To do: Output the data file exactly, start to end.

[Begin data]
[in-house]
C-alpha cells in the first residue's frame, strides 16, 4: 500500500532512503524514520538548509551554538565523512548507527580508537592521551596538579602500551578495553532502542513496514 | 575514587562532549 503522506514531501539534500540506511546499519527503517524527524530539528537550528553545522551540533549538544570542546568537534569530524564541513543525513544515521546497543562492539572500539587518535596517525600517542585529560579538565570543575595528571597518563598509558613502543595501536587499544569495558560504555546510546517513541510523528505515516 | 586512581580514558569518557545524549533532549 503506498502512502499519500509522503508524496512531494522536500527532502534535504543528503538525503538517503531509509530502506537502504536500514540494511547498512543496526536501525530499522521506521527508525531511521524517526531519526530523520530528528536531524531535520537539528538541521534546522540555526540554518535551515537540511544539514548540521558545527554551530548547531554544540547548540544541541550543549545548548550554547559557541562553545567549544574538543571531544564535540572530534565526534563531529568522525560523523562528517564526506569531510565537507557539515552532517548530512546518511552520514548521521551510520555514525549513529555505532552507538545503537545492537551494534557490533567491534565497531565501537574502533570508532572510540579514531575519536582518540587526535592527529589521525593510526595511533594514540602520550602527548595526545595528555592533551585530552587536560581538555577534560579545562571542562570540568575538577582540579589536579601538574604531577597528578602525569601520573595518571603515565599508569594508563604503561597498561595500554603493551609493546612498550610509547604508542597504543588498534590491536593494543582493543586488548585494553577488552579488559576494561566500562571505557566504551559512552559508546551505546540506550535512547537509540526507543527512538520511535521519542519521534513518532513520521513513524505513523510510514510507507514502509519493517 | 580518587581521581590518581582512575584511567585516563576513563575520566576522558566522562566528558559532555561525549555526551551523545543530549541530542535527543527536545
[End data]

[in-house]
C-alpha cells in the first residue's frame, strides 16, 4: 500500500532512503524514520538548509551554538565523512548507527580508537592521551596538579602500551578495553532502542513496514 | 575514587562532549 503522506514531501539534500540506511546499519527503517524527524530539528537550528553545522551540533549538544570542546568537534569530524564541513543525513544515521546497543562492539572500539587518535596517525600517542585529560579538565570543575595528571597518563598509558613502543595501536587499544569495558560504555546510546517513541510523528505515516 | 586512581580514558569518557545524549533532549 503506498502512502499519500509522503508524496512531494522536500527532502534535504543528503538525503538517503531509509530502506537502504536500514540494511547498512543496526536501525530499522521506521527508525531511521524517526531519526530523520530528528536531524531535520537539528538541521534546522540555526540554518535551515537540511544539514548540521558545527554551530548547531554544540547548540544541541550543549545548548550554547559557541562553545567549544574538543571531544564535540572530534565526534563531529568522525560523523562528517564526506569531510565537507557539515552532517548530512546518511552520514548521521551510520555514525549513529555505532552507538545503537545492537551494534557490533567491534565497531565501537574502533570508532572510540579514531575519536582518540587526535592527529589521525593510526595511533594514540602520550602527548595526545595528555592533551585530552587536560581538555577534560579545562571542562570540568575538577582540579589536579601538574604531577597528578602525569601520573595518571603515565599508569594508563604503561597498561595500554603493551609493546612498550610509547604508542597504543588498534590491536593494543582493543586488548585494553577488552579488559576494561566500562571505557566504551559512552559508546551505546540506550535512547537509540526507543527512538520511535521519542519521534513518532513520521513513524505513523510510514510507507514502509519493517 | 580518587581521581590518581582512575584511567585516563576513563575520566576522558566522562566528558559532555561525549555526551551523545543530549541530542535527543527536545